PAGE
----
While super villains call for superheroes, being a superhero means more than putting on a shiny suit. It calls for a role model worthy of emulation.

Directed by Shane Black. Starring Robert Downey Jr., Guy Pearce, Ben Kingsley, Gwyneth Paltrow.. Running time: 130 minutes. Theatrical release May 3, 2013. Updated

Iron Man 3
Rating & Content Info

Why is Iron Man 3 rated PG-13? Iron Man 3 is rated PG-13 by the MPAA for sequences of intense sci-fi action and violence throughout, and brief suggestive content.

Violence: The film includes frequent portrayals of weapon and gun use, explosions, fistfights, shootings, stabbings, impaling and other bloody injuries. A man implants small discs into his arm. Terrorists are shown with guns, firing on people and bombing homeland landmarks. Comments are made about base camps being attacked and women and children killed. Terrorists also hijack the television airwaves and televise threats. Characters make nightmarish transformations, sometimes imploding or incinerating. Characters are seen with burned bodies and bloody injuries. A man fires a bullet into a picture of the president’s head. A man is burned in effigy. Missiles are fired at a home, destroying it. A suicide is discussed. A dead body is seen suspended on the top of power lines. A man is shocked with a homemade weapon. A man shoots a woman. A character is hit by a speeding bus. Characters are thrown agains walls. A man is suspended above the ground in preparation for burning him. A character explodes.

Sexual Content: Brief but crude sexual comments are made, along with some sexually suggestive activity. Several female characters are seen in their underwear. Two women wait in bed for a man to return from the bathroom. An unmarried couple lives together. Beauty contestants are seen in bikinis. Brief embracing and kissing are shown.

Language: The script contains some mild cursing, infrequent profanities, mild sexual references, some crude terms for male anatomy and other brief vulgar expressions.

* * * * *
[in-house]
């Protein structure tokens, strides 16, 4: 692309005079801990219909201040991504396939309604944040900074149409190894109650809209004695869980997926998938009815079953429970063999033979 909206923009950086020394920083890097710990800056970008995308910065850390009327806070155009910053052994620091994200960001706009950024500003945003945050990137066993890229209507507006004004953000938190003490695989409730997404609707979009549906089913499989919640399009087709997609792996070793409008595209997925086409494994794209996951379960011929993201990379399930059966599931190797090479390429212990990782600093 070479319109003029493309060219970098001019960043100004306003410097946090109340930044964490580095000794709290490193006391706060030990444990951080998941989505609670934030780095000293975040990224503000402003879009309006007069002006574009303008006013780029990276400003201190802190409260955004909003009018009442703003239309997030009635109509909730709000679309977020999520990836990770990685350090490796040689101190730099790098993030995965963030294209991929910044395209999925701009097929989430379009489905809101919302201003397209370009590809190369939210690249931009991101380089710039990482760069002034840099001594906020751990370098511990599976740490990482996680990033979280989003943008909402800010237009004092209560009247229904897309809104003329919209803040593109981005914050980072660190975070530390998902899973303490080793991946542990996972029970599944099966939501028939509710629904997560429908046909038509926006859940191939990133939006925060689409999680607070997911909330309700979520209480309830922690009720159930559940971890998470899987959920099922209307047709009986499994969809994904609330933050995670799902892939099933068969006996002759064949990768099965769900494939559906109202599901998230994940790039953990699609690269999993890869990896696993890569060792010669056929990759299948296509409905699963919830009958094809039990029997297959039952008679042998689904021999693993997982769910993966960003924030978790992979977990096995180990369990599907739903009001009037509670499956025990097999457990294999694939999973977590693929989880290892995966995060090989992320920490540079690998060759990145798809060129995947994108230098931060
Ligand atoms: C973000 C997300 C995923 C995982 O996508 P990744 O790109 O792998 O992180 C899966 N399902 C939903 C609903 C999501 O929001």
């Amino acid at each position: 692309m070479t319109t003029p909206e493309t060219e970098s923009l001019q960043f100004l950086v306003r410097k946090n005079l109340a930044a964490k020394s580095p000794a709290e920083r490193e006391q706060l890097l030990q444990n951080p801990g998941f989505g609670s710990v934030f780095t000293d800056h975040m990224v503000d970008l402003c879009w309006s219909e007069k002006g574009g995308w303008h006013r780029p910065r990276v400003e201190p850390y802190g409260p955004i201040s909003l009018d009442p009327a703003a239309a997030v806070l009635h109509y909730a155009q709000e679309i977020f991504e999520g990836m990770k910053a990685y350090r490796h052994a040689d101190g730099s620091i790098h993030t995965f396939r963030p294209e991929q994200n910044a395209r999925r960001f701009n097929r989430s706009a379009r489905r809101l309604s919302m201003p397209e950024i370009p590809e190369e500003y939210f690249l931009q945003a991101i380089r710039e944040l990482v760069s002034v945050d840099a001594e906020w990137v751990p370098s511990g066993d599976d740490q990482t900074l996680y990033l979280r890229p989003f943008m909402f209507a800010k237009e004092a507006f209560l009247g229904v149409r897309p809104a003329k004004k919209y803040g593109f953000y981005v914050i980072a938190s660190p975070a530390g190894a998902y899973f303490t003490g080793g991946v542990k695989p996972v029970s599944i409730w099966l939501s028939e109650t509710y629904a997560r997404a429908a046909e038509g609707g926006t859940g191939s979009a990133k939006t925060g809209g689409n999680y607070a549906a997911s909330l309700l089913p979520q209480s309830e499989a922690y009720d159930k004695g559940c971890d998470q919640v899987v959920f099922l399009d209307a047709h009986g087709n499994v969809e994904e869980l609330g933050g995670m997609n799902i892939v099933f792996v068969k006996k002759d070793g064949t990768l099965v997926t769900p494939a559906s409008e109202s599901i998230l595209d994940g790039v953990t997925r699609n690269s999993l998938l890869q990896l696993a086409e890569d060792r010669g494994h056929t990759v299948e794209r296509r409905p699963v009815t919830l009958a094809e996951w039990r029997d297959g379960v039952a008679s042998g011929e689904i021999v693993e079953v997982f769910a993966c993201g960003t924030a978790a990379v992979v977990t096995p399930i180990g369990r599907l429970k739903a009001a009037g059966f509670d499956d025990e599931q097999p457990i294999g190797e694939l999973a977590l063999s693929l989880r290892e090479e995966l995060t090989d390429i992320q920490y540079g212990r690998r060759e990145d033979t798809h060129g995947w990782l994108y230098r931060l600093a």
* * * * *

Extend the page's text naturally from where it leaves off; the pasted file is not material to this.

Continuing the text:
Alcohol / Drug Use: Characters drink in social settings, in bars and at home. A police officer drinks while on duty. A man talks about his past drug addictions and that he currently receives drugs from his employer. He appears to be stoned at times.

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More parents' guide for Iron Man 3 after the break...

Iron Man 3 Parents' Guide

How are adult/child relationships portrayed in this film? Why is Harley so anxious to have a father figure in his life? Do superheroes, sports figures or other celebrities sometimes substitute for fathers in a child’s life? What important roles do dads play in their children’s social, physical, mental and emotional development?

Does Tony learn anything that makes him less arrogant by the end of the film? Does his character grow? If so, how?

How is science portrayed in this film? How do the scientists choose to use new avenues of genetic modification that they are developing? While scientists are already modifying seeds and animals, what other changes are they implementing?

Home Video

The most recent home video release of Iron Man 3 movie is September 24, 2013. Here are some details…

Home Video Notes: Iron Man 3

Release Date: 24 September 2013

Iron Man 3 releases to home video (2 Disc Blu-ray/DVD /Digital Copy or Blu-ray 3D/Blu-ray/DVD/Digital Copy) with the following bonus extras:

- Deconstructing The Scene: Attack On Air Force One

- Exclusive Behind-The-Scenes Look – Marvel’s Thor: The Dark World

- Marvel’s Iron Man 3 Unmasked

- Gag Reel

- Deleted & Extended Scenes

- Audio Commentary—With Drew Pearce & Shane Black

Related home video titles:

This movie is the third in a franchise, preceded by Iron Man and Iron Man 2. Actor Guy Pearce plays another bad guy in The Count of Monte Cristo. Ben Kingsley appears as a disgruntled gent in Hugo. And Gwyneth Paltrow’s good looks don’t go unnoticed in another futuristic tale, Sky Captain and the World of Tomorrow.